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Study of the possible toxicity of tungsten particles emitted by Iter

CEA researchers and their partners have synthesized and characterized tungsten particles similar to those to be produced by the Iter fusion reactor and have identified their cyto-genotoxic properties in lung models.

Published on 29 January 2020
​References :
The International Thermonuclear Experimental Reactor (Iter) aims to produce carbon-free energy through thermonuclear fusion. Nuclear fusion reactions create tritiated tungsten particles, the hazard of which remains to be established in order to implement effective prevention strategies against the risk of occupational exposure in the event of loss of containment. To anticipate this health issue, this consortium of researchers from various backgrounds produced 'Iter-like' particles as close as possible to those that should be generated within Iter, then studied (i) their physico-chemical characteristics, (ii) their behaviour in a biological environment and (iii) their potential toxicity. 

These particles were produced by various techniques (planetary milling, laser and plasma ablation), then characterized and loaded with tritium. The work showed that the physico-chemical stability of the particles generated varied according to the biological host environment, which made it possible to define in particular the kinetics and mechanisms of the oxidative dissolution of tungsten.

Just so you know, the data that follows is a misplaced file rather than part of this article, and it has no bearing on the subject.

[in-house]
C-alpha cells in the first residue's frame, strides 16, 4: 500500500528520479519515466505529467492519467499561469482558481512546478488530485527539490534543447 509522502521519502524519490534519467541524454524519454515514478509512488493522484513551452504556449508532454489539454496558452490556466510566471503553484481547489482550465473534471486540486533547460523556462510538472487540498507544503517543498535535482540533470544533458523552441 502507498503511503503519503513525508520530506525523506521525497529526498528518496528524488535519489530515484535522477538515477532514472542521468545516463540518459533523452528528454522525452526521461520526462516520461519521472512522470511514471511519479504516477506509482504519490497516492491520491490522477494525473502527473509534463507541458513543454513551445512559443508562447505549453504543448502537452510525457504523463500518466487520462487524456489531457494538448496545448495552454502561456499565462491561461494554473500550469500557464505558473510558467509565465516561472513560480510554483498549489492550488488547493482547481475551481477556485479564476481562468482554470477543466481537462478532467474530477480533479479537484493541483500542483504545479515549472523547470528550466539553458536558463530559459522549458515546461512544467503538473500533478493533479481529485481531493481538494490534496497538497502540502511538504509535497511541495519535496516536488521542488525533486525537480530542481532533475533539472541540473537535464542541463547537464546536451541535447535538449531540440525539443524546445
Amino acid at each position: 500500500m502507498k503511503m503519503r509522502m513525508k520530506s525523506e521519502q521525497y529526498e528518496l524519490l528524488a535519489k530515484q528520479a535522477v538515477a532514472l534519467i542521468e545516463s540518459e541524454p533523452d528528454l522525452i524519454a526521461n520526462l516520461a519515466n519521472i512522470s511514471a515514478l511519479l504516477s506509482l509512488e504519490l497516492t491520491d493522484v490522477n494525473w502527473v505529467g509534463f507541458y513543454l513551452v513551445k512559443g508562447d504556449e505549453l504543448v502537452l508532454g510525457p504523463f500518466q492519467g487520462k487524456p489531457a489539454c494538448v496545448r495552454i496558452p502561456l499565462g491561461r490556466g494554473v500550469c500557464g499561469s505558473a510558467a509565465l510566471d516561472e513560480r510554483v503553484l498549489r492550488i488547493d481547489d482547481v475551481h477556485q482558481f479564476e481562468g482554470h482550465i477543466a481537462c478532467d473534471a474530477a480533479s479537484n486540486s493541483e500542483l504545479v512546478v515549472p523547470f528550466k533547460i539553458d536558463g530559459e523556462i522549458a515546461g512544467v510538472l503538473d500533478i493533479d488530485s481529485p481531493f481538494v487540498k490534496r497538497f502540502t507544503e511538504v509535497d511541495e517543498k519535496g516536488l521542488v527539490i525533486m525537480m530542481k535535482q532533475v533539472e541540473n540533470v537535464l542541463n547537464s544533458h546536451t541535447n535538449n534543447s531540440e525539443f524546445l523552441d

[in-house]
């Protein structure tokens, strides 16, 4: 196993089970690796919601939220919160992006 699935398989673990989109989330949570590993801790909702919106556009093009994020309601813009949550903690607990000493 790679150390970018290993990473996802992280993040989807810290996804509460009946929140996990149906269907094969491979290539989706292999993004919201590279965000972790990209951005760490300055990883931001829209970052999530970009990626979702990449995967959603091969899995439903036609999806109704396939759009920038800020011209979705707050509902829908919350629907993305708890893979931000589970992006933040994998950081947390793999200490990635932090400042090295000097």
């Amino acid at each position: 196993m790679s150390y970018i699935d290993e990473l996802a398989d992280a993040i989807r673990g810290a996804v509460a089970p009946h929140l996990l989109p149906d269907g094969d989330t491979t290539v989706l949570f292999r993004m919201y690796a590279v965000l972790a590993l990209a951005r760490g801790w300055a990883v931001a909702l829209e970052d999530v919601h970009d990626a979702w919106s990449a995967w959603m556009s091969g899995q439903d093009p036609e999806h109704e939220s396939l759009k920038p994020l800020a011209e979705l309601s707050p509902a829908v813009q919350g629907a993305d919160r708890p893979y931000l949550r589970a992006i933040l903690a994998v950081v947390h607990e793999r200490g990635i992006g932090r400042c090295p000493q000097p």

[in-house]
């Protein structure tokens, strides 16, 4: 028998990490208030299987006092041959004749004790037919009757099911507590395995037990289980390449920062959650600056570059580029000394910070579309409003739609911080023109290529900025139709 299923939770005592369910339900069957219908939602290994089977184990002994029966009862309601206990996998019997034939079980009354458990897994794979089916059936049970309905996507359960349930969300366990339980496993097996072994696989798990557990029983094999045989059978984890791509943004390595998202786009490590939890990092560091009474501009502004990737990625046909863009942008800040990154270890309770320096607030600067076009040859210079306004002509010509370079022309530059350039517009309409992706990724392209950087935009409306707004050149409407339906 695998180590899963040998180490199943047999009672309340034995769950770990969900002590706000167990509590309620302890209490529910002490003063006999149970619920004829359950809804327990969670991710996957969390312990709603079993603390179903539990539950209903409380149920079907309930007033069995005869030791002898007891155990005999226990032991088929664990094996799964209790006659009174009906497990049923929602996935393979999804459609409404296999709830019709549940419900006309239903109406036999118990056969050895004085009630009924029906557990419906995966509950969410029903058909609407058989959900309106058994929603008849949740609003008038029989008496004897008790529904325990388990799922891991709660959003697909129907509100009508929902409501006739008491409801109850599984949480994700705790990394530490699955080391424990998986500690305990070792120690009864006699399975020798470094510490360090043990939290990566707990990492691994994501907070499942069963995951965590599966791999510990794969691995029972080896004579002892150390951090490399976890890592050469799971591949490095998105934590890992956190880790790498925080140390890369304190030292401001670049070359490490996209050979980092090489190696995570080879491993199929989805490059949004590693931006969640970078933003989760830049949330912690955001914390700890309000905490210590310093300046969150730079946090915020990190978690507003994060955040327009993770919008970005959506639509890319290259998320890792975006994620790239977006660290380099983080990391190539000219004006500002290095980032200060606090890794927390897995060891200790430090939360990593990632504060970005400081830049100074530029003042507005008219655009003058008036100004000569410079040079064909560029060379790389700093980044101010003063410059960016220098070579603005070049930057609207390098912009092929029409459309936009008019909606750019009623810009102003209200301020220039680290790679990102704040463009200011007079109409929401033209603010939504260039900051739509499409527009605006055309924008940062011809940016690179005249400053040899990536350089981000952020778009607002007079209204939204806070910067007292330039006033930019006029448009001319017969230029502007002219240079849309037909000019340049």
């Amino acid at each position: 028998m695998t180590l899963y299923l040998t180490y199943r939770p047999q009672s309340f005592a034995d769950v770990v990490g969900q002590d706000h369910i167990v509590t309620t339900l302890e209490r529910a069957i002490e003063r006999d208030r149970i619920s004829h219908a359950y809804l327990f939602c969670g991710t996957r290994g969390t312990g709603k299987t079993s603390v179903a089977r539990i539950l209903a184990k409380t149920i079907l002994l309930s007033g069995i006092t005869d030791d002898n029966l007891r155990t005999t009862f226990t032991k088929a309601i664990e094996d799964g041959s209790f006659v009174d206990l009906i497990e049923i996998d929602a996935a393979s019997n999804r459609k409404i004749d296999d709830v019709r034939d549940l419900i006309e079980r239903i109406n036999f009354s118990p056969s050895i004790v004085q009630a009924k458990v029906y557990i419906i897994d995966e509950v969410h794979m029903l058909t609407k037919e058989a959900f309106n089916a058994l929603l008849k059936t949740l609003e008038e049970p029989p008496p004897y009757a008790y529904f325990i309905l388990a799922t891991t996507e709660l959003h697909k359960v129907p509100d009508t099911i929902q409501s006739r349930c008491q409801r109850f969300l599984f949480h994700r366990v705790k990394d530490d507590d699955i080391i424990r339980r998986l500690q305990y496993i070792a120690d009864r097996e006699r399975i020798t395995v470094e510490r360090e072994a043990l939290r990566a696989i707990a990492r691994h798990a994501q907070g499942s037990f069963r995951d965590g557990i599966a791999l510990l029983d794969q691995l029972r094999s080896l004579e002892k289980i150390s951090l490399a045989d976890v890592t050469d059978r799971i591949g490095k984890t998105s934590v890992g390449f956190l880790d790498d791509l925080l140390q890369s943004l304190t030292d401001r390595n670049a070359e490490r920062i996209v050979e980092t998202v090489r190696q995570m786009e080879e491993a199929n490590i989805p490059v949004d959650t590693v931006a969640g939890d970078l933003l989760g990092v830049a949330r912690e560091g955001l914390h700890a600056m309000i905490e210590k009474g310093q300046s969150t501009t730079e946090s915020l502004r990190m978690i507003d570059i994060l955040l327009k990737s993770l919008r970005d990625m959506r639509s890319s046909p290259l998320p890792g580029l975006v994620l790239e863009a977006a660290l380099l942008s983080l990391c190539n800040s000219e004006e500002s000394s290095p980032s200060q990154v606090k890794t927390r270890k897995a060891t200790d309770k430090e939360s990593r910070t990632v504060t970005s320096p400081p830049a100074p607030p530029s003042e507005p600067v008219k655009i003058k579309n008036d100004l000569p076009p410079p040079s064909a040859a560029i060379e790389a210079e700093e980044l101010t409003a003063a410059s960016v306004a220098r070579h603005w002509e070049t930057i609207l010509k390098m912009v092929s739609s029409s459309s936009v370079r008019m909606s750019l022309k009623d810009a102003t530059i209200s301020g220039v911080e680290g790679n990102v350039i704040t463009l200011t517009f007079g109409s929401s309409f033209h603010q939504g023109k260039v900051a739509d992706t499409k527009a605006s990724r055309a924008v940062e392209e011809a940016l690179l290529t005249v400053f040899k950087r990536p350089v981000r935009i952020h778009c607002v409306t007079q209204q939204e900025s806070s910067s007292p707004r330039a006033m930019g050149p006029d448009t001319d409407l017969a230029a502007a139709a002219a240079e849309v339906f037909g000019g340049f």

Since inhalation is the principal route of exposure, two biological models representative of the human lung were used. In an in vitro 3D cell model of human lung epithelium, no significant toxicity was observed over 28 days following 24-hour exposure to Iter-like particles. In contrast, single-stranded DNA breaks and chromosomal damage were found in a lung cell line. The researchers demonstrated that the genotoxic effects observed were not due to the presence of tritium in the particles, but rather to the release of soluble tungsten by oxidative dissolution. Since genotoxicity is likely to initiate a carcinogenic process, in vivo studies should be considered to determine the mutagenic potential of these particles.

Biosciences and biotechnology institute of Aix-Marseille (Biam, CEA)
​Saclay Institute of matter and Radiation (Iramis, CEA)
Institute for Magnetic Fusion Research (IRFM, CEA)
​Frédéric Joliot Institute for Life Sciences - CEA
​Aix-Marseille University

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